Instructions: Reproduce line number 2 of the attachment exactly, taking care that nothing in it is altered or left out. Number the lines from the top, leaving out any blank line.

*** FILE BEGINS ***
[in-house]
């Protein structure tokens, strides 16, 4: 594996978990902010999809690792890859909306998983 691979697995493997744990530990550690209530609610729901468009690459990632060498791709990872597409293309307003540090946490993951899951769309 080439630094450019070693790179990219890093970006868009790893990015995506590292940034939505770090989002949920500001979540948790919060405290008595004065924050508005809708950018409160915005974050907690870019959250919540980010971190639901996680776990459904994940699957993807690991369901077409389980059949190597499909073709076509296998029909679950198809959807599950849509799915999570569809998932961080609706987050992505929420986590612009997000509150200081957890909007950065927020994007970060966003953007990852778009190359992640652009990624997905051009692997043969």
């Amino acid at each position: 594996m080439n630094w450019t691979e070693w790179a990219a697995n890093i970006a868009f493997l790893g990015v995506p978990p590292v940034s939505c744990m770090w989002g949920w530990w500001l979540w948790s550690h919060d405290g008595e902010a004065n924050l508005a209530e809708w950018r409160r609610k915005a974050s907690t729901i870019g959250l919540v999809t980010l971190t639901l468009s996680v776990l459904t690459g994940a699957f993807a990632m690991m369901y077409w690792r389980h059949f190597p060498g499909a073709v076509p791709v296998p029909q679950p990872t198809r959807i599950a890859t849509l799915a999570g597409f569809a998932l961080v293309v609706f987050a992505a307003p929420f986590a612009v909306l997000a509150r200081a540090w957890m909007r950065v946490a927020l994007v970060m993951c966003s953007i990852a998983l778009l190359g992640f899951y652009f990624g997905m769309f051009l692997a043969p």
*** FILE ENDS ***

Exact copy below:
């Protein structure tokens, strides 16, 4: 594996978990902010999809690792890859909306998983 691979697995493997744990530990550690209530609610729901468009690459990632060498791709990872597409293309307003540090946490993951899951769309 080439630094450019070693790179990219890093970006868009790893990015995506590292940034939505770090989002949920500001979540948790919060405290008595004065924050508005809708950018409160915005974050907690870019959250919540980010971190639901996680776990459904994940699957993807690991369901077409389980059949190597499909073709076509296998029909679950198809959807599950849509799915999570569809998932961080609706987050992505929420986590612009997000509150200081957890909007950065927020994007970060966003953007990852778009190359992640652009990624997905051009692997043969």